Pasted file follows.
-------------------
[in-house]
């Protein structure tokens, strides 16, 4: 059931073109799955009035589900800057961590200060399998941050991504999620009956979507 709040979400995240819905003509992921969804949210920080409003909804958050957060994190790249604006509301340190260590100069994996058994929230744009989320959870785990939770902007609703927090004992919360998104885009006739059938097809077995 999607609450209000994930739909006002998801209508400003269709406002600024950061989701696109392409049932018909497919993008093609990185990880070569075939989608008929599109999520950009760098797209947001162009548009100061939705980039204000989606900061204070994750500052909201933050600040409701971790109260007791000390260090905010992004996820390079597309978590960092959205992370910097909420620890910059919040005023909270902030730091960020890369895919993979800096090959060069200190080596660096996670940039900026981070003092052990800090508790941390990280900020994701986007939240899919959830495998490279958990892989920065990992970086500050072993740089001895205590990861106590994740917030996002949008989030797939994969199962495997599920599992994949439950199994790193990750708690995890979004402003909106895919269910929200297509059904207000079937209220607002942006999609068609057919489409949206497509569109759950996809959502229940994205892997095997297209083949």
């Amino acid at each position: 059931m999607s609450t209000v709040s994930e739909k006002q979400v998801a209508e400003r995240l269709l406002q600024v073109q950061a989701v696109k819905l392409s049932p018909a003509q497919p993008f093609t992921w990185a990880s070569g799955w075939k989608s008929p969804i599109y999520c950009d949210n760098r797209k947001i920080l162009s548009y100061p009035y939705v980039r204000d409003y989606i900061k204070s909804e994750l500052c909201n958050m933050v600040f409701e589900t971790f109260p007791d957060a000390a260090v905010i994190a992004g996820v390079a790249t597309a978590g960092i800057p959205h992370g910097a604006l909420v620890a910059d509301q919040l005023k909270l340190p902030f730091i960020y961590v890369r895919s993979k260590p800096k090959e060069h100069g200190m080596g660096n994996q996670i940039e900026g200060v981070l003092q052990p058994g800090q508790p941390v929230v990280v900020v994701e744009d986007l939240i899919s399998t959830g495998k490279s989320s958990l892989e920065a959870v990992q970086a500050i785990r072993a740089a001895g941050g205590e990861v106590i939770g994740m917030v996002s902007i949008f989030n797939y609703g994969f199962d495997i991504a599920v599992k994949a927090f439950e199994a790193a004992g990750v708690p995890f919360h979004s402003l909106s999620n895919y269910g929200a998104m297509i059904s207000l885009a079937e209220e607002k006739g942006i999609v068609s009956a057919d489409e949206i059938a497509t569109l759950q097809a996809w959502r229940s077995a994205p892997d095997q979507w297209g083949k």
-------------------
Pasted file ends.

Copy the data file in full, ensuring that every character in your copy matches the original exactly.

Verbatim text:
[in-house]
């Protein structure tokens, strides 16, 4: 059931073109799955009035589900800057961590200060399998941050991504999620009956979507 709040979400995240819905003509992921969804949210920080409003909804958050957060994190790249604006509301340190260590100069994996058994929230744009989320959870785990939770902007609703927090004992919360998104885009006739059938097809077995 999607609450209000994930739909006002998801209508400003269709406002600024950061989701696109392409049932018909497919993008093609990185990880070569075939989608008929599109999520950009760098797209947001162009548009100061939705980039204000989606900061204070994750500052909201933050600040409701971790109260007791000390260090905010992004996820390079597309978590960092959205992370910097909420620890910059919040005023909270902030730091960020890369895919993979800096090959060069200190080596660096996670940039900026981070003092052990800090508790941390990280900020994701986007939240899919959830495998490279958990892989920065990992970086500050072993740089001895205590990861106590994740917030996002949008989030797939994969199962495997599920599992994949439950199994790193990750708690995890979004402003909106895919269910929200297509059904207000079937209220607002942006999609068609057919489409949206497509569109759950996809959502229940994205892997095997297209083949």
């Amino acid at each position: 059931m999607s609450t209000v709040s994930e739909k006002q979400v998801a209508e400003r995240l269709l406002q600024v073109q950061a989701v696109k819905l392409s049932p018909a003509q497919p993008f093609t992921w990185a990880s070569g799955w075939k989608s008929p969804i599109y999520c950009d949210n760098r797209k947001i920080l162009s548009y100061p009035y939705v980039r204000d409003y989606i900061k204070s909804e994750l500052c909201n958050m933050v600040f409701e589900t971790f109260p007791d957060a000390a260090v905010i994190a992004g996820v390079a790249t597309a978590g960092i800057p959205h992370g910097a604006l909420v620890a910059d509301q919040l005023k909270l340190p902030f730091i960020y961590v890369r895919s993979k260590p800096k090959e060069h100069g200190m080596g660096n994996q996670i940039e900026g200060v981070l003092q052990p058994g800090q508790p941390v929230v990280v900020v994701e744009d986007l939240i899919s399998t959830g495998k490279s989320s958990l892989e920065a959870v990992q970086a500050i785990r072993a740089a001895g941050g205590e990861v106590i939770g994740m917030v996002s902007i949008f989030n797939y609703g994969f199962d495997i991504a599920v599992k994949a927090f439950e199994a790193a004992g990750v708690p995890f919360h979004s402003l909106s999620n895919y269910g929200a998104m297509i059904s207000l885009a079937e209220e607002k006739g942006i999609v068609s009956a057919d489409e949206i059938a497509t569109l759950q097809a996809w959502r229940s077995a994205p892997d095997q979507w297209g083949k």